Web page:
It Would Be So Un-American If It Wasn’t So Historically Popular

The article’s subtitle is “Republican lies about voter fraud are giving way to naked grasping for power”. From Joyce Vance for MSNBC (links in the original):

We’re living in a time where one political party openly believes it’s more important to win elections than it is to let Americans choose their own representatives in free and fair elections. And whether they’re going to get away with it is shaping up to be one of the most important issues the country faces.

The Supreme Court isn’t a venue where you typically expect to hear the quiet part said out loud. But that was what happened Tuesday, when an attorney for the Arizona Republican Party, Michael Carvin, advised the court that provisions that made it easier for eligible Americans to vote put “us at a competitive disadvantage relative to Democrats.” He was implicitly characterizing laws that make voting more difficult for likely Democratic voters, often people of color, as the difference between winning and losing elections.

Carvin was, of course, not the first person to say out loud what has become increasingly obvious to anyone paying attention: Republicans’ support for laws that make it more difficult to vote has little to do with their boogeyman — voter fraud — and everything to do with winning elections despite the will of the voters.

The former president did the same when he told “Fox & Friends” last March that Covid-19 mitigation proposals that included provisions that made it easier for more people to vote safely would mean “you’d never have a Republican elected in this country again.”

Historically, restrictive voting measures have been justified as necessary to keep a shadowy group of people who are allegedly intent on casting fraudulent ballots from stealing elections. But those people never seem to materialize, and we’ve watched that narrative implode over the past few months as claims of fraud in the election were definitively rejected in over 60 lawsuits.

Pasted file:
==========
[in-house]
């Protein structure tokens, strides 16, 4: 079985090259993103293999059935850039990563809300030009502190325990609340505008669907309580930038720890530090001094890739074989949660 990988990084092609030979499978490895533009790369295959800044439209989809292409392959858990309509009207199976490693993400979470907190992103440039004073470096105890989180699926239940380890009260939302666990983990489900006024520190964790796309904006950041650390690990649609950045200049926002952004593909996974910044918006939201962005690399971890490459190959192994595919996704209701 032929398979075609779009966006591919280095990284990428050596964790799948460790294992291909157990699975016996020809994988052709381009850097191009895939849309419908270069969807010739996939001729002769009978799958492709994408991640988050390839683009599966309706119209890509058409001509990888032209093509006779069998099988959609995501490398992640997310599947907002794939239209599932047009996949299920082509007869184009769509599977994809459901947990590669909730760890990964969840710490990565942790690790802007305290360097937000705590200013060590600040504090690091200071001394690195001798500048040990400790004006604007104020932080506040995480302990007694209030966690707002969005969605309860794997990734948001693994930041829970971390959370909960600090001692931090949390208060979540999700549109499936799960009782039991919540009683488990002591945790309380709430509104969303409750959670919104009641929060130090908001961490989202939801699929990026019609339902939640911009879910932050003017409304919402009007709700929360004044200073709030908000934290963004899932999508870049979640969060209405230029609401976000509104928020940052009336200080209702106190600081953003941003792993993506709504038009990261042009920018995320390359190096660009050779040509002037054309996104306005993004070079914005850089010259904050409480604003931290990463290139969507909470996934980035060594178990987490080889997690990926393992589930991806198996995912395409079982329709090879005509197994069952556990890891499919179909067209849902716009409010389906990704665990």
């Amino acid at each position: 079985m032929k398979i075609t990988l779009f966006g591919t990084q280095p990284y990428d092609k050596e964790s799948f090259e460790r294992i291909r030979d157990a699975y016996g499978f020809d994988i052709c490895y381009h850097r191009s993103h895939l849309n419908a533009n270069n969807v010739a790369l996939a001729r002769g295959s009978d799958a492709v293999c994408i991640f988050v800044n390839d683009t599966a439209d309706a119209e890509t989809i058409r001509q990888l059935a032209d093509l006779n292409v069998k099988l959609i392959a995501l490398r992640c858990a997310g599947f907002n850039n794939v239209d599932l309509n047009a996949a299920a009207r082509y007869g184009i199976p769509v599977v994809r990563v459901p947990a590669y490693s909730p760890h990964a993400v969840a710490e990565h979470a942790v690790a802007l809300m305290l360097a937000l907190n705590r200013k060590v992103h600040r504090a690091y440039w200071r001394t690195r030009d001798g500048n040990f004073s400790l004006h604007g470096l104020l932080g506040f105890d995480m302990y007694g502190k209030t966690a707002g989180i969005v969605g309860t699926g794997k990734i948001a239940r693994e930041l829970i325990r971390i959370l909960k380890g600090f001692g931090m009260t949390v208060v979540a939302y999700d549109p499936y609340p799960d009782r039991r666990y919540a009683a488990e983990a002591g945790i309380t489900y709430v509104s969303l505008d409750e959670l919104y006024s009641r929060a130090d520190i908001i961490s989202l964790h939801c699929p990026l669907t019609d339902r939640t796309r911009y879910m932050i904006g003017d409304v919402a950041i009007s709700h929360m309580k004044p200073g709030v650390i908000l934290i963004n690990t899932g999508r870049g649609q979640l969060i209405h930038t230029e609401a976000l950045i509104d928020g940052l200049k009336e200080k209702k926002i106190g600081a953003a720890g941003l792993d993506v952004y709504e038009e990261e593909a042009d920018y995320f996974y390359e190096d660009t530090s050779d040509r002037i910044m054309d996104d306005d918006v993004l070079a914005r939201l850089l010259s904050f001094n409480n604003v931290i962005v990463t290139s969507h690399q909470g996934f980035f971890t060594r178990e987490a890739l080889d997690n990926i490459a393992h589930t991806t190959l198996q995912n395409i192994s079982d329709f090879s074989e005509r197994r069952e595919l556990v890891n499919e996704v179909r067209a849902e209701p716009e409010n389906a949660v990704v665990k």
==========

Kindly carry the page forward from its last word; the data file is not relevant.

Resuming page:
Similarly, after the 2016 election, [the winner of the Electoral College] established a so-called Election Integrity Commission to prove the existence of “widespread voter fraud.” It was forced to shut down just months into its work when it was unable to find evidence to substantiate that claim. Still, the fraud lie is routinely used to burden minority voting rights.

This happens despite the conclusion by the Brennan Center for Justice, based on the data, in December that “voter fraud is extraordinarily rare and our system has strong checks in place to protect the integrity of our voting process. These are the facts.”

It was in this landscape that the Supreme Court heard oral arguments Tuesday in Brnovich v. Democratic National Committee, in which Democrats sued Arizona under Section 2 of the Voting Rights Act. The plaintiffs argued that a policy that kept otherwise lawful ballots that had been cast in the wrong precincts from being counted, as well as a law that broadly restricted people from having other people turn in early ballots for them, amounted to unlawful voter suppression. The court seemed inclined to approve both of the Arizona provisions; the Court of Appeals had ruled that they unfairly burdened Black, Latino and Native American voters.

When the Supreme Court issues its ruling, what’s really at stake is whether its holding will affect more than just the Arizona provisions. Brnovich gives an increasingly conservative court the opportunity to adopt a standard of proof in Section 2 cases that would make it easier for Republican legislatures to enact policies that make it more difficult for people of color to vote, simply by claiming they are guarding against voter fraud. Brnovich might result in a strict test that would apply to future cases — like those that may need to be brought if some of the more than 250 bills Republicans have offered to restrict voting pass in their legislatures.

It’s clear that Republican operatives and legislatures have adopted voter suppression through restrictive legislation as a political strategy. Now that a lawyer has confirmed before the Supreme Court that it’s really just about winning elections, what’s a constitutional republic to do?